From the day he met the risen Christ to his present imprisonment in Rome, Paul knew the abiding presence of Jesus. When he was in Jerusalem and stood before the Sanhedrin, Paul caused a great commotion when he spoke. There was such an uproar that the Roman commander, fearing for Paul's safety, had him arrested so that he could be safely lodged in the Roman barracks. The next night, perhaps as Paul was thinking about what would happen next, "the Lord stood near Paul" and His message was: "Take courage! As you have testified about me in Jerusalem, so you must also testify in Rome" (Acts 23:11). Paul was sent by the Lord as a prisoner to Rome. The future was not going to be easy, but God assured Paul that it was in fulfillment of His purpose and His presence would be with him.
Picture posted by THE NEW TESTAMENT on 18 April 2010
THE NEW TESTAMENT, A Pictorial Archive from Ninteenth-Century Sources, Don Rice, Dover, 1986, p124, Fig.291
Later, en route to Rome, in Caesarea where Paul was in prison for two years, he stood before King Agrippa II and explained why his fellow-Jews were trying to kill him - it was because of his faithful preaching of the gospel of Jesus and his obedience to the Lord. Paul further testified: "But I have had God's help to this very day" (Acts 26:22). It was in this same spirit that Paul, for the second and final time in a Roman prison, would mow testify that the Lord had not abandoned him, but had stood at his side, encouraging and strengthening him. Though many of his friends had deserted him, his divine Friend faithfully stood by him. The true Friend who "[laid] down his life for his friends" (John 15:13) and "sticks closer than a brother" (Proverbs 18:24).
Picture posted by Watch Tower Bible and Tract Society of Pennsylvania
Picture posted by Watch Tower Bible and Tract Society of Pennsylvania on March 2015
This friendship with Jesus does not happen automatically or accidentally. It is only possible by the grace of God and is based on God's promises. God's consistent promise to those He calls is that He will be with them. To Moses, God promised: "I will be with you" (Exodus 3:12). To his successor, Joshua, God gave the same promise: "As I was with Moses, so I will be with you; I will never leave you nor forsake you" (Joshua 1:5). After giving Joshua His promise, God urged him to be "strong and courageous" (Joshua 1:6). Paul must have experienced the same assurance. He not only felt the Lord's presence just as He had promised; he also felt strengthen as he faced the darkness surrounding him.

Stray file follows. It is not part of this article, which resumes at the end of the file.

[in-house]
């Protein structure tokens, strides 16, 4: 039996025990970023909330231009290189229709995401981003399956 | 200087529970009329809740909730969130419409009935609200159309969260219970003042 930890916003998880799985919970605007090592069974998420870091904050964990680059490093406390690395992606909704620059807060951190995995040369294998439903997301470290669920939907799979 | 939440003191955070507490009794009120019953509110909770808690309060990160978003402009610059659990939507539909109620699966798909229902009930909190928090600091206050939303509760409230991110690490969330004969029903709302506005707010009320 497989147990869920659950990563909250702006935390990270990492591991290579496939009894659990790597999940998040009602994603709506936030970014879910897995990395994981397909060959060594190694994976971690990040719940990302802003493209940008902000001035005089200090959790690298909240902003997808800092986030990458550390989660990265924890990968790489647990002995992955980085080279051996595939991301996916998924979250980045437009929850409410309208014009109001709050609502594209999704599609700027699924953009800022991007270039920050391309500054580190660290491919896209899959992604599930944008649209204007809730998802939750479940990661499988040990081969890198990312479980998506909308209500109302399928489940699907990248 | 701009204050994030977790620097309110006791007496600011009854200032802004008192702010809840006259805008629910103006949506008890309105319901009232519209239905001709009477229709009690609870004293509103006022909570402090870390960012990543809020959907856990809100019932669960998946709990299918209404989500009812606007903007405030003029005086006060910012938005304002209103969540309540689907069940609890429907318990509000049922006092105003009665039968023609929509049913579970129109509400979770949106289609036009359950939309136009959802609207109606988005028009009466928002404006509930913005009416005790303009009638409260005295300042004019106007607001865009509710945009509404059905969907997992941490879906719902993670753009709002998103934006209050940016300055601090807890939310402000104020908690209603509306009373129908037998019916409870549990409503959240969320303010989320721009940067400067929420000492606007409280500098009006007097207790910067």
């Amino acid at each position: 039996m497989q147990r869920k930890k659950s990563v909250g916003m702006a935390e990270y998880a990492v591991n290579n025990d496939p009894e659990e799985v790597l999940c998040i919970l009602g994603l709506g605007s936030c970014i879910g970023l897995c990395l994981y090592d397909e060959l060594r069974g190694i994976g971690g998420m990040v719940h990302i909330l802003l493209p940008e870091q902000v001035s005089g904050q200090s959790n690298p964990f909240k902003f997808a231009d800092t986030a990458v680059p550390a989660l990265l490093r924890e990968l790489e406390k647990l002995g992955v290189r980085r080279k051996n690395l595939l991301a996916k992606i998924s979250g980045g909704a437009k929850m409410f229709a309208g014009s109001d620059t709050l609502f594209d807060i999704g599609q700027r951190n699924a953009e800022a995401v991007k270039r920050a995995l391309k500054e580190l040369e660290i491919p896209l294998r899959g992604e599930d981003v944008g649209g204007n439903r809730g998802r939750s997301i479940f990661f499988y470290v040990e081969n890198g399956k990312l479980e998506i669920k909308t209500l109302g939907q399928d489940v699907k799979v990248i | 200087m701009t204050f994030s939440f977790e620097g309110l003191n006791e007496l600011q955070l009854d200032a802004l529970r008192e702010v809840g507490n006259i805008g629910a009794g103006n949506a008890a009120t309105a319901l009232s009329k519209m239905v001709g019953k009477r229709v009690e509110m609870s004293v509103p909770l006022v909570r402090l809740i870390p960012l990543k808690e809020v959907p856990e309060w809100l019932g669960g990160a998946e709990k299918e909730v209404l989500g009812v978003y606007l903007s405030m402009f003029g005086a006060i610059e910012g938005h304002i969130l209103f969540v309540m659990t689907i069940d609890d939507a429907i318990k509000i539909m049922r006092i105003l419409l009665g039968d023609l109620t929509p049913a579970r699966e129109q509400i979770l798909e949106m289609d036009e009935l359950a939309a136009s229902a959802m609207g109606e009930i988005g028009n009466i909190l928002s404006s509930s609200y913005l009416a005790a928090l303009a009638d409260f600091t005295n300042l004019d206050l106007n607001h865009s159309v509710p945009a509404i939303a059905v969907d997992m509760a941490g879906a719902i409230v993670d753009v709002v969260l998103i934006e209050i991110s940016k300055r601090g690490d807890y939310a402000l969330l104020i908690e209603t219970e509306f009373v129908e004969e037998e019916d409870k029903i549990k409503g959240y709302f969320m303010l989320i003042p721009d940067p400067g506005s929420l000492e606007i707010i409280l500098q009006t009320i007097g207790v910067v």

Picture posted by 泠汐舞天涯 Líng xī wǔ tiān yá, on 13 November 2014 at 6:48
Matthew tells us in his gospel that when Jesus was born, he was named Immanuel, in keeping with biblical prophecy (Matthew 1:23; Isaiah 7:14). The name means "God is with us" referring to the truth that in Jesus we have God's abiding presence. At the end of the gospel of Matthew, Jesus issued the Great Commission to His disciples, that as they obey Him by making disciples of all nations, they could rest in the promise of His presence: "And surely I am with you always, to the very end of age" (Matthew 28:20).
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Not only did Paul rely on the promise of Christ, he also made all the necessary efforts to cultivate his friendship with Jesus. He set aside everything to give priority to "the surpassing greatness of knowing Christ Jesus my Lord" (Philippians 3:8). Everything was subsumed under the need and holy ambition to know Christ and to be known by Him (Galatians 4:9). The experience of being known by Him is connected with our love for Him. "But the man who loves God is known by God" (1 Corinthians 8:3). And whether we are known by Him will determine our ultimate destiny as Jesus warned that many will be turned away from His presence on the day of judgement with the dreadful words, "I never knew you" (Matthew 7:23) or "I don't know you" (Luke 13:25).
Picture posted in Discipleship, Practical Christianity on 30 April 2016
To know Jesus is often misunderstood or reduced to a mere factual knowledge about Him, like the way a famous person is known by many. The combination of knowing Jesus and being known by Him points to the abiding and ever-deepening relationship with Him that is necessary for true Christian discipleship. Paul knew this, preached this and practiced what he preached. He followed his own advice by allowing the Holy Spirit to nurture and build his inner life so that Christ may dwell in his heart (Ephesians 3:16-17). He cultivated his friendship with Jesus by trusting and obeying Him. Because of this, he experienced the Lord's presence and His strength. This is repeatedly seen in the lives of those who trust Christ and serve Him with all their hearts, being nurtured in His presence.
Painting by artist James Nesbit
Picture posted by Bridget Thomas (Pinterest) Saved from jamesnart.net